As 2013 draws to a close and we look forward to a brand new year, we begin to think about resolutions we may or may not stick to and changes we will make to improve our lives. It may also be a time when we choose to overcome certain fears, which brings me onto this marvellous word: triskaidekaphobia.
It’s a word that comes from the Greek tris meaning “three”, kai meaning “and”, deka meaning “ten” and phobos meaning “fear” or “morbid fear”. So, it means “a fear of the number thirteen”. I’ve stayed in hotels myself where there is no room thirteen. They tend to be smaller, private hotels rather than the big chains, but nonetheless, it’s a very real fear for some.
There is also a related word: friggatriskaidekaphobia, which is the fear of, specifically, Friday the 13th.
For some, just hearing the phrase “Friday the 13th” brings them out in a cold sweat. Presumably, these are the same folks who make a habit of avoiding walking underneath ladders, throw salt over their shoulders and make themselves a recluse on that fateful day.
If that’s you, I have some advice. When you wake up on Friday, think of something positive and keep it in your mind all day. Maybe it’s a holiday you’ve planned for 2014. or maybe you’re going somewhere for Christmas, visiting family and friends. Get excited about it (if you’re not already) and hold that feeling of excitement. Before you know it, the day will have passed, for the most part, without incident. Then, it’s all over until the next one (my calendar reliably informs me this will be next June).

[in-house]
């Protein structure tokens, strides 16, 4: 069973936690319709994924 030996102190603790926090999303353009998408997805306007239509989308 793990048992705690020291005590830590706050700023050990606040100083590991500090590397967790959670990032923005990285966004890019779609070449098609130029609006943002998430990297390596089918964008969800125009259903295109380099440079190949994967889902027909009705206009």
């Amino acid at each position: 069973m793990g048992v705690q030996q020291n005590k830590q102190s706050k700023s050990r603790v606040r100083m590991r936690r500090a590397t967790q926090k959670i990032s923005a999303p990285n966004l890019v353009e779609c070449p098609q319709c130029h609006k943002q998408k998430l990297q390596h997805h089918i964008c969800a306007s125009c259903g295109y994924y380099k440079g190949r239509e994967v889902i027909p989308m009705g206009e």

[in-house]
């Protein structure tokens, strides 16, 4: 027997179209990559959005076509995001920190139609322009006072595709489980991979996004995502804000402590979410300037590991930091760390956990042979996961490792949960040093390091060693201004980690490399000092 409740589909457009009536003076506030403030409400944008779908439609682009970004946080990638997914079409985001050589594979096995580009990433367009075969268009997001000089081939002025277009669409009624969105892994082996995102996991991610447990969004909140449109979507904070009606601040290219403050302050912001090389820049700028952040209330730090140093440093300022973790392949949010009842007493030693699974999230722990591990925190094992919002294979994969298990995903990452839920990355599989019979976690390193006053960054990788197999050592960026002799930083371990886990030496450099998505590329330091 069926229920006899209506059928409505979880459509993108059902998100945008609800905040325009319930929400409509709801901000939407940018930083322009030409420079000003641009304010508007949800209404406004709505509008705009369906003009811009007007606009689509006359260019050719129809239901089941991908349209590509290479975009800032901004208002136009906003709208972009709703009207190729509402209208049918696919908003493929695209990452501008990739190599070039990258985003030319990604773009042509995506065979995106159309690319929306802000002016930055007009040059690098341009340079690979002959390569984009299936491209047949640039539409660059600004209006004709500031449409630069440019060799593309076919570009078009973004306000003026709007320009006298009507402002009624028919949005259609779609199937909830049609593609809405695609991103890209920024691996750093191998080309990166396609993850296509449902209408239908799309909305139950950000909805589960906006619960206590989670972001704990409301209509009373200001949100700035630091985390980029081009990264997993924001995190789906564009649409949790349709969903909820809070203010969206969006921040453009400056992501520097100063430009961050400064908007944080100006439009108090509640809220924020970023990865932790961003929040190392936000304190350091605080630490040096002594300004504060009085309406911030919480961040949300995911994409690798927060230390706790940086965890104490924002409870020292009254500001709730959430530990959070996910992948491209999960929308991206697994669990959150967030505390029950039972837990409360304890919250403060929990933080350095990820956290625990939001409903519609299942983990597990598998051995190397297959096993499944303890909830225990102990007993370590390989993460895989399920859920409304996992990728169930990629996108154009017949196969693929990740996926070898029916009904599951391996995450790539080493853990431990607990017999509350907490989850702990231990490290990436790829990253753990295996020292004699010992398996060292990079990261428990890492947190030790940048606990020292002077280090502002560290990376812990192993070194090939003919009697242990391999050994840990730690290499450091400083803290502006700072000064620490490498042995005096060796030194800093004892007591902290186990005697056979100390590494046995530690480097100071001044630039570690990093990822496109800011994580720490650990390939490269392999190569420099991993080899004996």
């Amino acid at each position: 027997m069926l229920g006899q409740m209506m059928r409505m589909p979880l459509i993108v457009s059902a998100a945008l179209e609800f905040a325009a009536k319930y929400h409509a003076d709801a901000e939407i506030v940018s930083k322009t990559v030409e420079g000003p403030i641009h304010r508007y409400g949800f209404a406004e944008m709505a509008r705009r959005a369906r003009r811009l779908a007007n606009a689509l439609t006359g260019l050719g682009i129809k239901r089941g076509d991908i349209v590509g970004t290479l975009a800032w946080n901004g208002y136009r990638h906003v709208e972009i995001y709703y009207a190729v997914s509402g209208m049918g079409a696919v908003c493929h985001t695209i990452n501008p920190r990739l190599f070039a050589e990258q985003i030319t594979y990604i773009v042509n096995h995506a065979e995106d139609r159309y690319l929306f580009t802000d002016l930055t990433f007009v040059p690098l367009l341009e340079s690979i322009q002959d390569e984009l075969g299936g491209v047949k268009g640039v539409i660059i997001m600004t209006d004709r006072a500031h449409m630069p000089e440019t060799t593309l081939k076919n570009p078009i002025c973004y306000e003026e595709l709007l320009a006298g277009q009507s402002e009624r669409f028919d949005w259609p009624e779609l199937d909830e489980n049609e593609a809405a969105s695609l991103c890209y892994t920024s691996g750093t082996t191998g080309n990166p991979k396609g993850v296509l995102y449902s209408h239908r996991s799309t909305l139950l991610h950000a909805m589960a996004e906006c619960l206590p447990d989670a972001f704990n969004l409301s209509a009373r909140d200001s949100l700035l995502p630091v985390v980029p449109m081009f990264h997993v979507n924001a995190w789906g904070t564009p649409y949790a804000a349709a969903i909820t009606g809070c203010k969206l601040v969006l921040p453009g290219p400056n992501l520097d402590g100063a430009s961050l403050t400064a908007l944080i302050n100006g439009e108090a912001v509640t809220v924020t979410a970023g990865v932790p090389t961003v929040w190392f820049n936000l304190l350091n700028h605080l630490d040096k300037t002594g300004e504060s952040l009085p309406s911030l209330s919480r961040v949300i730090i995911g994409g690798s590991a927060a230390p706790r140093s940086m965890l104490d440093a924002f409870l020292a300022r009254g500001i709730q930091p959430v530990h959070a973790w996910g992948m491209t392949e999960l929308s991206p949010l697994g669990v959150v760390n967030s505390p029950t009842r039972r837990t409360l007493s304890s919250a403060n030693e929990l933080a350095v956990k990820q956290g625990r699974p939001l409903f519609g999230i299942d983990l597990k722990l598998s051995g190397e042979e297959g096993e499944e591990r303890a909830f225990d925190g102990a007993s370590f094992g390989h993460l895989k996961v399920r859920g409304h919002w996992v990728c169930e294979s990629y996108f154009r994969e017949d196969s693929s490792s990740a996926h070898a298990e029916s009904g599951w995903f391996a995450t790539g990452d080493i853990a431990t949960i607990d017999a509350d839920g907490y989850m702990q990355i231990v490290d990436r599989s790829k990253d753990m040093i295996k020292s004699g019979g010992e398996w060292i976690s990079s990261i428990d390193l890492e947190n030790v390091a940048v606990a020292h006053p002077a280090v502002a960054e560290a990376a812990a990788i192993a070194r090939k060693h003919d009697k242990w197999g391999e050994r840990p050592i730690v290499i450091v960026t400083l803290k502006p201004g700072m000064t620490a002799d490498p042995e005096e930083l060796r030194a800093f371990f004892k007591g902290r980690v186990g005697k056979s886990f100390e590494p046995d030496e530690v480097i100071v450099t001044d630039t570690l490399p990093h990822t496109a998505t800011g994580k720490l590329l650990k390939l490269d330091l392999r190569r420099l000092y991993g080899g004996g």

I am not especially superstitious myself. Life is unfair enough at times without adding the inevitable problems of an unseen force over which we can have no control. Still, I will no doubt buy a lottery ticket over Christmas, and cross my fingers at some point in the hopes that it makes a difference to whether or not I win. Touch wood, and all that…
Speaking of etymology, I went to a book signing this week.
Mark Forsyth (aka The Inky Fool) visited Warwick to promote his new book The Elements of Eloquence so I managed to bag myself a seat. I also managed to be first in the queue for him to sign all three of his books for me which was a real treat. He wished me well with my writing journey too.
I found him to be a most engaging speaker. He is just as eloquent and articulate as you would expect if you’ve read his books. He recited all sorts of long-forgotten yet wonderful words in the English language with a distinguished wit and charm.
Etymology is a fascinating topic for writers and in The Etymologicon, Mark writes about it most beautifully. It is wordsmithery in its finest form, creating powerful images for each word and a small lesson in history in every paragraph.
I’ve not yet read The Horologicon, though it promises to be just as entertaining as the previous book. It goes without saying that I expect The Elements of Eloquence to be no different. Stay tuned for reviews of all three books in the new year!